fundamentalist. The Coop is so strong that no insider is able to see the truth. Only an outsider
like Naipaul is able to perceive the reality and express it courageously. Recognizing India as a
wounded civilization he goes back to medieval times to search for the primary problems of
“There is a new kind of coming and going in the world these days. Arabia, lucky again,
has spread beyond its deserts. And India is again at the periphery of this new Arabian
world, as much as it had been in the eight century, when the new religion of Islam
spread in all directions and the Arabs – led, it is said, by a seventeen year-old boy –
overran the Indian kingdom of Sind. That was only an episode, the historians say. But
Sind is not a part of India today; India has shrunk since that Arab incursion. No
civilization was so little equipped to cope with the outside world; no country was so
easily raided and plundered, and learned so little from its disasters.”33
Naipaul goes beyond the immediate and the superficial. He goes beyond poverty,
unemployment and other clichés and finds the root of the present Indian misery in its Islamic
defeat during the middle ages.
“… its [India’s] independence has meant more than the going away of the British; that
the India to which Independence came was a land of far older defeat; that the purely
Indian past died a long time ago.”34
He thinks it is necessary to go beyond these secondary causes:
“An inquiry about India, even an inquiry about the Emergency has quickly to go beyond
the political. It has to be an inquiry about Indian attitudes: it has to be an inquiry about
the civilization itself, as it is.”35
But these are untouchable subjects in the Rooster Coop of India. With every new addition in the
Secular Indian tradition, the writers become even more confident of their worn-out formula.
Not surprisingly, Naipaul has this to say about Indian writers:
“The education of the new Indian writers – and nowadays some of them have even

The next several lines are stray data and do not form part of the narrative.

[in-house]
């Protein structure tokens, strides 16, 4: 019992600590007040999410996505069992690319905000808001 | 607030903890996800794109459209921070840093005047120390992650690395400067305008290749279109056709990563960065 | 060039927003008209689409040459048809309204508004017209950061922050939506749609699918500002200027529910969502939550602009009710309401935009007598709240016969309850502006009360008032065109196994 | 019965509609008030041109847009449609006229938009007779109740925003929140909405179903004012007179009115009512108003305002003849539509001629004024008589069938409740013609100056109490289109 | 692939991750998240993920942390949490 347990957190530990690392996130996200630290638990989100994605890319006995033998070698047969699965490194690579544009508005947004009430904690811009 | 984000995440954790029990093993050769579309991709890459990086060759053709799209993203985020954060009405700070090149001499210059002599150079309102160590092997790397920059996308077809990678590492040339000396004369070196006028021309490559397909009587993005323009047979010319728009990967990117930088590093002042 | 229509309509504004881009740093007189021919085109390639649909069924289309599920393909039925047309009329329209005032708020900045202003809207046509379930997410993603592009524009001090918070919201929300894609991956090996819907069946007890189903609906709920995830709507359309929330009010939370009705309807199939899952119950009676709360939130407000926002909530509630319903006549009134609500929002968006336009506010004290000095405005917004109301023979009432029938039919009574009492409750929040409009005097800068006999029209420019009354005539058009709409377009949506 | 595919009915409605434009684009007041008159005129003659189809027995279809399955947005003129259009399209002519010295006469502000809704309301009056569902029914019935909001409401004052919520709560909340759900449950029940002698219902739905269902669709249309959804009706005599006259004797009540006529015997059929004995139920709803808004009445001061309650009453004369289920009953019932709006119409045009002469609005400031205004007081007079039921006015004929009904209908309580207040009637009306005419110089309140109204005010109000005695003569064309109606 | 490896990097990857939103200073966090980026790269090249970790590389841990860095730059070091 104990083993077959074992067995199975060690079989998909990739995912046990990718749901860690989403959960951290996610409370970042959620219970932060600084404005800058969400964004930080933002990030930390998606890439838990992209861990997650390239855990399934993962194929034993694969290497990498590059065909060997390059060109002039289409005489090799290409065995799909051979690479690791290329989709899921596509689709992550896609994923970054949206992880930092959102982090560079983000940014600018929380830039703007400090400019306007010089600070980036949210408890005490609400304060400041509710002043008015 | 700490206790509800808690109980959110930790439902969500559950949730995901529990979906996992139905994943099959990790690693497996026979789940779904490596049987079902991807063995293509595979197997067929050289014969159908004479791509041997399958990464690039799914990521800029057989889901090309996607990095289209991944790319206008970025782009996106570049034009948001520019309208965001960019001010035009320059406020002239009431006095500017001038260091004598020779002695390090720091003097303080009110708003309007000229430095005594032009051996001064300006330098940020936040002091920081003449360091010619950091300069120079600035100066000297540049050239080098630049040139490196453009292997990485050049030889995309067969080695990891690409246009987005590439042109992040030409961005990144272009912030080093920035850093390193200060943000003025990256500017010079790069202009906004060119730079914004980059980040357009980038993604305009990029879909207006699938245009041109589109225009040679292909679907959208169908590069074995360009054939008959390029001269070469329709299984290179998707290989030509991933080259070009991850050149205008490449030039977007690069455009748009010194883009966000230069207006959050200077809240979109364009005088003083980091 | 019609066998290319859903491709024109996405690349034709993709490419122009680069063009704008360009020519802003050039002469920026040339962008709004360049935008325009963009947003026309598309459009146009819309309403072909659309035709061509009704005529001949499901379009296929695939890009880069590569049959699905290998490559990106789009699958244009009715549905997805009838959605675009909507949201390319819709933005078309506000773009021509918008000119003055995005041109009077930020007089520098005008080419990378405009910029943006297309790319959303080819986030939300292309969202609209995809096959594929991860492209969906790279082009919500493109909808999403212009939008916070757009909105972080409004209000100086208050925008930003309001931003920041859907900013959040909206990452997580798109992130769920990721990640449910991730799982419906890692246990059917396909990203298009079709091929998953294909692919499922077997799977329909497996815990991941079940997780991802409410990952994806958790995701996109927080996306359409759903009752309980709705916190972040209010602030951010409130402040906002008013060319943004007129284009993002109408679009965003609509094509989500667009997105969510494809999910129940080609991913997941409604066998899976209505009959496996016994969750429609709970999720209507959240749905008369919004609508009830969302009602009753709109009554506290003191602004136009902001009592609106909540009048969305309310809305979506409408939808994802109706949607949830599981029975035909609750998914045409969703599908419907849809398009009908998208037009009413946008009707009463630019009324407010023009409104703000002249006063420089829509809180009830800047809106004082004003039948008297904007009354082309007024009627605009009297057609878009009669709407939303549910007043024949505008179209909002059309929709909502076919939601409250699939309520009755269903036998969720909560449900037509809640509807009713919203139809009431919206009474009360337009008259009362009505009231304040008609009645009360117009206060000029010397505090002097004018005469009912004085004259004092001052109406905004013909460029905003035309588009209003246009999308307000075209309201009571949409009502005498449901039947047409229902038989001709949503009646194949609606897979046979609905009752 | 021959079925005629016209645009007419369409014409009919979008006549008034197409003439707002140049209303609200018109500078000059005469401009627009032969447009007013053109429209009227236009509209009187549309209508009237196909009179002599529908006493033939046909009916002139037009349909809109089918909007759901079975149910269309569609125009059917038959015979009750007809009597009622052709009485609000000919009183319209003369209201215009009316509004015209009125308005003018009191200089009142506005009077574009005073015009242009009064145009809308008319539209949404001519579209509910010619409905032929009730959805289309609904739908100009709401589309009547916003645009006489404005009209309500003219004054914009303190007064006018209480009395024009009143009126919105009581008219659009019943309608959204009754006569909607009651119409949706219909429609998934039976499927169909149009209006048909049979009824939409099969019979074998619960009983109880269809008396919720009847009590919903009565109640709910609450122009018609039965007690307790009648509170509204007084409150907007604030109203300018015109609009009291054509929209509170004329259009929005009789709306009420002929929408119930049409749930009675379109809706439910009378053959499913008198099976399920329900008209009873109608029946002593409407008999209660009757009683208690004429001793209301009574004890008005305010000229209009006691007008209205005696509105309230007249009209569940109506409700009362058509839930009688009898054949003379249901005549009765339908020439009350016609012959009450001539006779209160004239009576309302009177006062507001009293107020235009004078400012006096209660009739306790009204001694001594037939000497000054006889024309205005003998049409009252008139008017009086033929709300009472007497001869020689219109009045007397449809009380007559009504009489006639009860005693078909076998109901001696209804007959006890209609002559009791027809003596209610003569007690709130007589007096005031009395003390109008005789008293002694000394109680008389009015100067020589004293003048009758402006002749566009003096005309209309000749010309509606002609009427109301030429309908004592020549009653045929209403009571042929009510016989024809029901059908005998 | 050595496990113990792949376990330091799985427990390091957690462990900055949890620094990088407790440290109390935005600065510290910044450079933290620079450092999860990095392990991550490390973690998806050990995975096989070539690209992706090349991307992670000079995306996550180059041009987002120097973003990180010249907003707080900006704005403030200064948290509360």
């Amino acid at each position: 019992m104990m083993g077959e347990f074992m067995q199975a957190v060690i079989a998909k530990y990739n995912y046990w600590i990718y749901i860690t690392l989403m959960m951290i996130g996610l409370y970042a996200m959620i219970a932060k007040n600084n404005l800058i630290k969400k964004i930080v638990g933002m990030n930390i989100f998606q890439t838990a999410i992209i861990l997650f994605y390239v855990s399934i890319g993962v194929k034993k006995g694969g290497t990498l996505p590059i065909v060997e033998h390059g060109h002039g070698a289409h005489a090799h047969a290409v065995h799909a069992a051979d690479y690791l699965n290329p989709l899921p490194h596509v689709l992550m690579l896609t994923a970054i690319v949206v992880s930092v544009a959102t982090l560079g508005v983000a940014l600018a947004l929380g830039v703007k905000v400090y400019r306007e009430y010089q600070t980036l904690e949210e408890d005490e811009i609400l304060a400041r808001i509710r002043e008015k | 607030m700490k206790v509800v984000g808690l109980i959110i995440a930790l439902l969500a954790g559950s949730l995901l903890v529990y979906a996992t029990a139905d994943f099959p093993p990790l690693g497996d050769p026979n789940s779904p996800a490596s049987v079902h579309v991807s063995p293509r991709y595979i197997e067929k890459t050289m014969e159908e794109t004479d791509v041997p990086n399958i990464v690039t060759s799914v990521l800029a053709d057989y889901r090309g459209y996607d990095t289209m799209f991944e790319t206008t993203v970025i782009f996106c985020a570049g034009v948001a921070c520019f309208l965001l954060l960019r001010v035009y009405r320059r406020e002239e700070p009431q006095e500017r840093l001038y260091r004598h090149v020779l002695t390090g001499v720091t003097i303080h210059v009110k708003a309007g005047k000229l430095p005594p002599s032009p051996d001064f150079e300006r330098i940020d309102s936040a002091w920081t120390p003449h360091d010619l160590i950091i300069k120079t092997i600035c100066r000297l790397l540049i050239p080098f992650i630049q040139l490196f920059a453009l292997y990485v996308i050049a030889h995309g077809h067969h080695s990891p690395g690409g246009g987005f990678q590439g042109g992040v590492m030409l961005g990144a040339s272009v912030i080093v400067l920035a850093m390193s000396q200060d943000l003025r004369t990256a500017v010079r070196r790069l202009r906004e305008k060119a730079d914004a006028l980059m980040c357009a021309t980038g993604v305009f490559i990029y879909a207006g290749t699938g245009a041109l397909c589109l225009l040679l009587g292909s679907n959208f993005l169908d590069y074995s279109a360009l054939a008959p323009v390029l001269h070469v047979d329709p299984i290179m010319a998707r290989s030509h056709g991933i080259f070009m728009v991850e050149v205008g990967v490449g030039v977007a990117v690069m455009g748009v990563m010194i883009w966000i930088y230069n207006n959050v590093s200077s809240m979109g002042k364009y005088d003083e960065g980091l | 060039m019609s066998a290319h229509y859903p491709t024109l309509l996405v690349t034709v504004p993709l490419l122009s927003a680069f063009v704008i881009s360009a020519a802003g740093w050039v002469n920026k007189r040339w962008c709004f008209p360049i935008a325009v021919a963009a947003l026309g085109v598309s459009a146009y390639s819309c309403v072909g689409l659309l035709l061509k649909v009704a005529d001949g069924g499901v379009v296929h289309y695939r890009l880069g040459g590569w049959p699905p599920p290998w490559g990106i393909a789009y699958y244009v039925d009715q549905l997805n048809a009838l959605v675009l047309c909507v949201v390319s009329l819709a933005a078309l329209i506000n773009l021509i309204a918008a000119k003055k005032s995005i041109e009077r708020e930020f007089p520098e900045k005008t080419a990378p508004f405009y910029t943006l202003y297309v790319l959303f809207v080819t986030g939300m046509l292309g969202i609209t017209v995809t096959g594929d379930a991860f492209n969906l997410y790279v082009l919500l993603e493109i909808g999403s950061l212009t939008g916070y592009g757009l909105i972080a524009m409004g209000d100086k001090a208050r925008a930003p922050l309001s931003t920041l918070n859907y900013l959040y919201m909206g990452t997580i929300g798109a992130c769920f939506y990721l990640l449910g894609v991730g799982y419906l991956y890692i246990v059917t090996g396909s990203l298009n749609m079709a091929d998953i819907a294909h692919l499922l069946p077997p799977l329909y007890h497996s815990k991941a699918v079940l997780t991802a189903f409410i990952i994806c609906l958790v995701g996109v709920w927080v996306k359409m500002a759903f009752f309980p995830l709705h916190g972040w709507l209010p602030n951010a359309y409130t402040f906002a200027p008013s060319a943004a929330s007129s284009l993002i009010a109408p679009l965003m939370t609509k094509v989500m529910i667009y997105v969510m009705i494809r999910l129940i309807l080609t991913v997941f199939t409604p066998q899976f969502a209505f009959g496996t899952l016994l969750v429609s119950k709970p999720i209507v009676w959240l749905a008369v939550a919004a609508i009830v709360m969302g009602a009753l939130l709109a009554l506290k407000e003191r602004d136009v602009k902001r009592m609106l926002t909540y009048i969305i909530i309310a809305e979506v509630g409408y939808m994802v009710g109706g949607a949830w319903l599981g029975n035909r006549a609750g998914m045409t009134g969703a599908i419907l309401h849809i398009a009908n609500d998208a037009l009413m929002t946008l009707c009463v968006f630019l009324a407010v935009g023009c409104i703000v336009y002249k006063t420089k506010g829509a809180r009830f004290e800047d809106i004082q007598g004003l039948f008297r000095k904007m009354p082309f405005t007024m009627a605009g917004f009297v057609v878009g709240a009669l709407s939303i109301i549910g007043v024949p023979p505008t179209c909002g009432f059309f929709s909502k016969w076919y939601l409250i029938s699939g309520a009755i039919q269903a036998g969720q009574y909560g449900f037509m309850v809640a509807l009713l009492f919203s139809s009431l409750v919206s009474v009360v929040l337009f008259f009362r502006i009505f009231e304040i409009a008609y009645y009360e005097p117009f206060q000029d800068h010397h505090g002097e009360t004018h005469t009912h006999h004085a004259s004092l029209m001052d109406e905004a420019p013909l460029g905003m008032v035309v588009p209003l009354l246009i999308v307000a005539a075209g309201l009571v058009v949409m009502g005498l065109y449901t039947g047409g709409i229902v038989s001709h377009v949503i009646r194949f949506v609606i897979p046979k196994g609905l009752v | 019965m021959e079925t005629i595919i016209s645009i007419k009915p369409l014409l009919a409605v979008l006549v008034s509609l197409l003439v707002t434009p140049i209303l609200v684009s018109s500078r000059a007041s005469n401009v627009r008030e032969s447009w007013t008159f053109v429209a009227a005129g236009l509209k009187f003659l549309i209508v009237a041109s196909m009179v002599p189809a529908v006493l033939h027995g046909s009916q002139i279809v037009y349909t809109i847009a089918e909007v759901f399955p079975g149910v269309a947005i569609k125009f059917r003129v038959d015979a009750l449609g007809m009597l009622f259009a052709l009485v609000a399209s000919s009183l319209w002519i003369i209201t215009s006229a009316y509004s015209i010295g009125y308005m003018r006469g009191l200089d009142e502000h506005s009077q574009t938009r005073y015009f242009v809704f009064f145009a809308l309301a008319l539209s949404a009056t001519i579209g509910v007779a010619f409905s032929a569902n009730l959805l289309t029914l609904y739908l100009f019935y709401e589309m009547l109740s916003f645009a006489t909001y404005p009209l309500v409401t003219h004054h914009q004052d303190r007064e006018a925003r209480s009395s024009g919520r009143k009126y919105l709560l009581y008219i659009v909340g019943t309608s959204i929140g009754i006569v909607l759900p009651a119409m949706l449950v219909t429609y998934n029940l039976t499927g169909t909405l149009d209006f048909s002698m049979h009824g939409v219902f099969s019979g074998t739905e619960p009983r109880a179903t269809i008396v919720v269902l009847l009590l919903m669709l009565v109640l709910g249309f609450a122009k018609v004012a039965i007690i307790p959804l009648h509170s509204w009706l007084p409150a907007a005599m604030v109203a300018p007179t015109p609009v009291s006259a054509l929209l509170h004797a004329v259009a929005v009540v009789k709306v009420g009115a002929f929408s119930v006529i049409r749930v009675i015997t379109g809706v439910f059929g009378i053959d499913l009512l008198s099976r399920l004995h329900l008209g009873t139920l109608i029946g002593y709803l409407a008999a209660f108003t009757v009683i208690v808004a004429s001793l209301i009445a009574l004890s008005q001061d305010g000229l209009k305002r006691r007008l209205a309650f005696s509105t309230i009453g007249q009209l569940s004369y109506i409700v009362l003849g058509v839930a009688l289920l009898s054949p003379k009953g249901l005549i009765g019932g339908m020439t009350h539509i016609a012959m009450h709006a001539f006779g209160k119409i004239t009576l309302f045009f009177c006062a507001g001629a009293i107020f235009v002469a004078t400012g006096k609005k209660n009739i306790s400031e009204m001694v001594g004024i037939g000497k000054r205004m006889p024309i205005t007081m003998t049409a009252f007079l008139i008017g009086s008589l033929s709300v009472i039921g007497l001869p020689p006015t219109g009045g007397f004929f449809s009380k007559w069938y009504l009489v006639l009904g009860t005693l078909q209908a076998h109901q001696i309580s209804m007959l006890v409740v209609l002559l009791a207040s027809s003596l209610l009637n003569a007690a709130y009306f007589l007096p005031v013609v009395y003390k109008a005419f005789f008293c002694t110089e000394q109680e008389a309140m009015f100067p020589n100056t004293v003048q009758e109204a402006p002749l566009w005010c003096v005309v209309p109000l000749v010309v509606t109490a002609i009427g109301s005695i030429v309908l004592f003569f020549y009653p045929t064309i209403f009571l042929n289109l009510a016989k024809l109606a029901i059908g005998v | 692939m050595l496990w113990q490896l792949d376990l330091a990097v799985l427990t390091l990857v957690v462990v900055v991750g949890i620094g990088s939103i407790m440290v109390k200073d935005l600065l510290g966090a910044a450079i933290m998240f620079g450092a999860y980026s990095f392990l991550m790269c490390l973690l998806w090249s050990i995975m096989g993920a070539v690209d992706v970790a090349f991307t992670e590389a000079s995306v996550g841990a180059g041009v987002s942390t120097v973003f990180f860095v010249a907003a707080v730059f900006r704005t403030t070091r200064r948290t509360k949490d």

been to writing schools – also gets in the way. It seems to them they have the most
enormous choice when, in imitation of the successful people who have gone before,
they settle down to do their own book. They are not bursting with a wish to say
anything. Nothing is going to force itself out in its own way; they are guided in the main
by imitation…. This is where India begins to get lost…”36
Imitation is the hallmark of Indian formula-writing. Adiga is an imitation of his predecessors like
Arundhati Roy, who were an imitation of writers like Mulk Raj Anand, who in turn were an
imitation of yet others… a tradition of imitation going back to the times of Lord Macaulay. In
fact, he inaugurated this tradition in India in his famous note to Lord Bentinck, the then
Governor-General of India - Minute of Education on India in February 1835:
“We must at present do our best to form a class who maybe interpreters between us
and the millions whom we govern; the class of persons, Indian in blood and colour, but
English in taste, in opinions, in morals and in intellect.”37
This defines Adiga’s intellectual ancestry. In many ways, Adiga’s book is not different from
‘Untouchable’ of Mulk Raj Anand, as artificial, as superficial, as far from reality, as incapable of
asking questions, as faithful in following the intellectually bankrupt tradition of Secularism.
Looking at the ruins of the Hindu kingdom Vijaynagar, at the hands of Muslims, Naipaul reflects
over the origin of the current intellectual bankruptcy of India:
“…I began to wonder about the intellectual depletion that must have come to India with
the invasions and conquests of the last thousand years. What happened in Vijaynagar